As York Theatre Royal prepares to stage one of the spookiest shows ever created, The Woman In Black, it seems the building’s own ghosts want to muscle in on the act.
A few days ago, during the interval of The Kite Runner, one audience member went to the loo – and left in a hurry.
She refused to return to her seat after seeing a ghost in the toilets.
The Woman In Black
York Theatre Royal main house
Mon Nov 17-Sat Nov 22
And another woman complained of encountering the theatre’s infamous spirit, The Grey Lady.
Everything went misty and quiet when she saw the ghost, she told staff, and she fled the building in horror.
The Grey Lady, so the story goes, is the ghost of one of the nuns who ran the medieval hospital of St Leonard’s.
Part of that building is now incorporated into the Theatre Royal, including the small windowless room in which she was entombed after an affair with a nobleman.
She is one of two resident ghouls at the theatre, the other being The Dandy. He is often seen near the stage, and is said to wear a large ring.
The Dandy was apparently killed in a duel on Blake Street, and was seen on stage at his time of death by other actors performing that night.
“Staff and audience members have had various spooky encounters over the years which cannot be explained,” said Rachel Naylor, audience and sales manager at the theatre.
“Dare you experience The Woman In Black in this 270 year old venue?”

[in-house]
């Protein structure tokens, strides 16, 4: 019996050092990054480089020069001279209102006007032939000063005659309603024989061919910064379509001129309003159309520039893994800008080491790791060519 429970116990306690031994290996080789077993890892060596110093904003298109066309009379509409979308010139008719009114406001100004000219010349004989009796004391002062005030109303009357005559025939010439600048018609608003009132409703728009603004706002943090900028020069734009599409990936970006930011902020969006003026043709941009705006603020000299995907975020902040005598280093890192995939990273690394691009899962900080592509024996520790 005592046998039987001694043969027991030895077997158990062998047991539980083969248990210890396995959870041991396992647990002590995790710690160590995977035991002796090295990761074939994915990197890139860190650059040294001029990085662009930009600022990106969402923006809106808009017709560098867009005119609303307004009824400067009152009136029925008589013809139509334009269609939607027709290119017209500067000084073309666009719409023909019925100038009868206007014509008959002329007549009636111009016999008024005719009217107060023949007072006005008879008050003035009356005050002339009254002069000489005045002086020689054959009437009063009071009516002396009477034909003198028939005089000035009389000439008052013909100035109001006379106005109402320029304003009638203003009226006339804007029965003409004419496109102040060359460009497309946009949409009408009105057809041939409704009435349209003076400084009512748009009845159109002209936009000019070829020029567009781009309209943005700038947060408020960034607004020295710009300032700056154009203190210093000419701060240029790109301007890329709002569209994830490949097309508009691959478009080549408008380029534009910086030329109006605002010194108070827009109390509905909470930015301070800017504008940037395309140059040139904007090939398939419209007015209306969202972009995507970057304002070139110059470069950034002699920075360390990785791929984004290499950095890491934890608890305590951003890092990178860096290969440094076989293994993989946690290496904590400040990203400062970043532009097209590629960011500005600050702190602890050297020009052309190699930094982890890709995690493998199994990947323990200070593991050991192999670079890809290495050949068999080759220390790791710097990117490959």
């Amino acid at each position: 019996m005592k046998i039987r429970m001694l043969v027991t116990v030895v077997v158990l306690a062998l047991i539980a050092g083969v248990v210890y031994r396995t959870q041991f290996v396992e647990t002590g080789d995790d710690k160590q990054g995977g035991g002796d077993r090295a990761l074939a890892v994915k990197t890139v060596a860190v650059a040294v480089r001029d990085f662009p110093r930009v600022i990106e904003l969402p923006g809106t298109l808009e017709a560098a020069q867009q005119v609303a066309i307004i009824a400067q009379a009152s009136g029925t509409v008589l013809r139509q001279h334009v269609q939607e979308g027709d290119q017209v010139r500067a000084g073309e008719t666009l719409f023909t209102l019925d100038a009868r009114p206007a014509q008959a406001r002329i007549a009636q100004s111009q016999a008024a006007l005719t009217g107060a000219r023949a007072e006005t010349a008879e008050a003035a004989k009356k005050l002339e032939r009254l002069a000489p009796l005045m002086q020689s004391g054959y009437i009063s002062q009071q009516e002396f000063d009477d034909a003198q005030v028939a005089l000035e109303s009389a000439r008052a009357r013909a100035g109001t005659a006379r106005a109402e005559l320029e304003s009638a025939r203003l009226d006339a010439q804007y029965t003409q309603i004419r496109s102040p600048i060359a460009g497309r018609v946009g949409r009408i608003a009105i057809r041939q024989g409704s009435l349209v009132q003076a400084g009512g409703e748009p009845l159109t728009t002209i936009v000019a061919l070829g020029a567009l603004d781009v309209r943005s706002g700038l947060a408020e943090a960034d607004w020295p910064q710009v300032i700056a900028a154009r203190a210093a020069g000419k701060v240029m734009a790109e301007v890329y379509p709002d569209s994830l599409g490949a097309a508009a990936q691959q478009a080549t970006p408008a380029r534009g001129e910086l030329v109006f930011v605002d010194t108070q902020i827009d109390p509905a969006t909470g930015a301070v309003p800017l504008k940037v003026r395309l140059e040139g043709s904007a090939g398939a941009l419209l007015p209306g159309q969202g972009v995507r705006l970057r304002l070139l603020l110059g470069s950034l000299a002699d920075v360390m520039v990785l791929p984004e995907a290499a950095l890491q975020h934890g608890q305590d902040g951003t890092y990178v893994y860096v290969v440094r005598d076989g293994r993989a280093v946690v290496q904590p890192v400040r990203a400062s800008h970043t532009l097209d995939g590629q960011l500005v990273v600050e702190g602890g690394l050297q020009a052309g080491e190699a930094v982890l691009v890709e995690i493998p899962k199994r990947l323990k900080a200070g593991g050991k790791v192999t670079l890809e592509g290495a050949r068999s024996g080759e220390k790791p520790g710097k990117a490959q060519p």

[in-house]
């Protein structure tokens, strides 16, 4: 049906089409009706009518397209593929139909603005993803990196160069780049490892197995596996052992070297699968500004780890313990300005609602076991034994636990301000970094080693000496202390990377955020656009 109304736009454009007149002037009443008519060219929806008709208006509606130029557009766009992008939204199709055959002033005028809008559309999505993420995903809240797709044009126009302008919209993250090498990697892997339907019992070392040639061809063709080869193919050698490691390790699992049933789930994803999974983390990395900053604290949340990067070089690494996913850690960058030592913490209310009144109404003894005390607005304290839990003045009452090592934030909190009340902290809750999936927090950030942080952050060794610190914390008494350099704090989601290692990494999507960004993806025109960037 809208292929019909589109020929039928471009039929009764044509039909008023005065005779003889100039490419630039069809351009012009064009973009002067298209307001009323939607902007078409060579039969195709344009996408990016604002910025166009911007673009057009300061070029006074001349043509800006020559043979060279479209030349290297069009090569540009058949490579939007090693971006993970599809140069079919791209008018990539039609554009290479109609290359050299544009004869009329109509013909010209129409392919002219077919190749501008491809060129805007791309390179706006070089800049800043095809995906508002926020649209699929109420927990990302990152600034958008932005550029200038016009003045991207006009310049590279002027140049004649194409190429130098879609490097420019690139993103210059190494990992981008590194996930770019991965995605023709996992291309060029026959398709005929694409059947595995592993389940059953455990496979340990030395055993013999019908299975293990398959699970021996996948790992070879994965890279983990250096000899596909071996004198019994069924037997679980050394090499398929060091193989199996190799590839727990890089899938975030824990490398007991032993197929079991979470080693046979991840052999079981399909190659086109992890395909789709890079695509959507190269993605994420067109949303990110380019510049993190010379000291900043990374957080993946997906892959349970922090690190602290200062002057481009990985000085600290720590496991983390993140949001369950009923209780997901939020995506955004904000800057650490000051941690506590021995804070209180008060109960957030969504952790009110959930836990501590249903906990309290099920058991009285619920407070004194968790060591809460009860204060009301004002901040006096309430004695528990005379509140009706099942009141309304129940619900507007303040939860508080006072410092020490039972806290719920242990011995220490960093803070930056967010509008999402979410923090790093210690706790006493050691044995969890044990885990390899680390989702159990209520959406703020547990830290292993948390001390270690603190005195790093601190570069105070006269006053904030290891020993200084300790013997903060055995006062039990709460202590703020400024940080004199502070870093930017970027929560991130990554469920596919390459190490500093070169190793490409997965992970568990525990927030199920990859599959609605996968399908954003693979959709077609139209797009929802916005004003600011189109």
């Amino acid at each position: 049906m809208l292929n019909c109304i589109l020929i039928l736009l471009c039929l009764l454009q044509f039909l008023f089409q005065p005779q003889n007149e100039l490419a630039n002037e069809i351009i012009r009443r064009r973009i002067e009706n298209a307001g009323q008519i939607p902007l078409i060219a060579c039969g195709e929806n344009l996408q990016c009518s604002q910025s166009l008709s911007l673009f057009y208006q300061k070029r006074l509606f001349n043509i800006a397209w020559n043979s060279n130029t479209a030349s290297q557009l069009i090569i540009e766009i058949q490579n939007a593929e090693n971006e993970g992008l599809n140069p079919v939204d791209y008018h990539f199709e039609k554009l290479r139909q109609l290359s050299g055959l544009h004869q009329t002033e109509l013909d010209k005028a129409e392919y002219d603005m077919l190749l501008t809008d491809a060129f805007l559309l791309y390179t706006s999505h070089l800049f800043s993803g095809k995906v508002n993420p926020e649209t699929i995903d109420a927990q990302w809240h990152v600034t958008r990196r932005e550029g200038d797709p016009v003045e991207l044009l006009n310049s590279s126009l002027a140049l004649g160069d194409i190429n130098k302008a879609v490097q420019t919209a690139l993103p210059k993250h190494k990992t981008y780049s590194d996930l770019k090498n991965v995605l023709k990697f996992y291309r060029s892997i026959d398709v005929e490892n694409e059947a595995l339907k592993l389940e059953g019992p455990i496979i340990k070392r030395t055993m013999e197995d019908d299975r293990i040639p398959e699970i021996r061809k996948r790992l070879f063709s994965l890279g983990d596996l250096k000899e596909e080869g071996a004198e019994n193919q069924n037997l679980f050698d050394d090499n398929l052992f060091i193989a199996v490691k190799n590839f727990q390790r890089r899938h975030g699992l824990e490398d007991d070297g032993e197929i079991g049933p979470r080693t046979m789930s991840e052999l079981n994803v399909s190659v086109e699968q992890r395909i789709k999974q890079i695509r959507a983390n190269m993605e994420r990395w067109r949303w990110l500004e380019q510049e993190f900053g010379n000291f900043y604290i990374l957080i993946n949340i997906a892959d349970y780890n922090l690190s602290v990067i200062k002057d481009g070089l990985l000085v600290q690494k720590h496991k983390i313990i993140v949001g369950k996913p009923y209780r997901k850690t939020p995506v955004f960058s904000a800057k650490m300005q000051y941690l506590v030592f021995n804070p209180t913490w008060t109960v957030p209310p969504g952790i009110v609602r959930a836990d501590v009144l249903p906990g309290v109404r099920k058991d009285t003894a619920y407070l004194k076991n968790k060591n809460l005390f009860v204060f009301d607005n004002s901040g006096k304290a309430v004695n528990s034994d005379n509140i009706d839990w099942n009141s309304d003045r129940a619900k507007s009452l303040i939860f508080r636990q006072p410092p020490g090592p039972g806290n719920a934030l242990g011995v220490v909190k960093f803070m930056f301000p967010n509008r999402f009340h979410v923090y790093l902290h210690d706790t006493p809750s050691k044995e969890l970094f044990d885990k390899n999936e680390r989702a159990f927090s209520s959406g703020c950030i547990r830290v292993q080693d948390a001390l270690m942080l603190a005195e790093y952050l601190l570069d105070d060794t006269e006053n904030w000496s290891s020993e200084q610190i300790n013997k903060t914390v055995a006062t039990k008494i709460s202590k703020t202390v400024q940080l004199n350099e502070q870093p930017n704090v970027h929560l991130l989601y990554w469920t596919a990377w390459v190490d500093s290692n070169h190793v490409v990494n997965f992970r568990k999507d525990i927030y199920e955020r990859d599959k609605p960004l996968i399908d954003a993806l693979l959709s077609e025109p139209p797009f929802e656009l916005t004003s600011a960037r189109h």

The Woman In Black has been scaring the heebie-jeebies out of theatre audiences for 25 years.
Malcolm James plays solicitor Arthur Kipps, a man haunted by events 30 years earlier, who re-enacts them with The Actor, played by Matt Connor.
In a bid to exorcise those demons of the past, Kipps hires the actor to help him tell his story for the audience he intends to invite to what is perceived to be an empty auditorium.
Acclaimed by the critics, The Woman In Black transports the audience into a terrifying and ghostly world.
More than seven million people have lived to tell the tale of one of the most chilling and successful theatre events ever staged.
First performed at the Theatre-By-The-Sea in Scarborough in 1987, the original production received rave reviews, paving the way for future productions throughout the country.
The Woman In Black reached the West End in 1989 where it has been a major audience draw ever since. Its success led to productionsin the US, South America and beyond.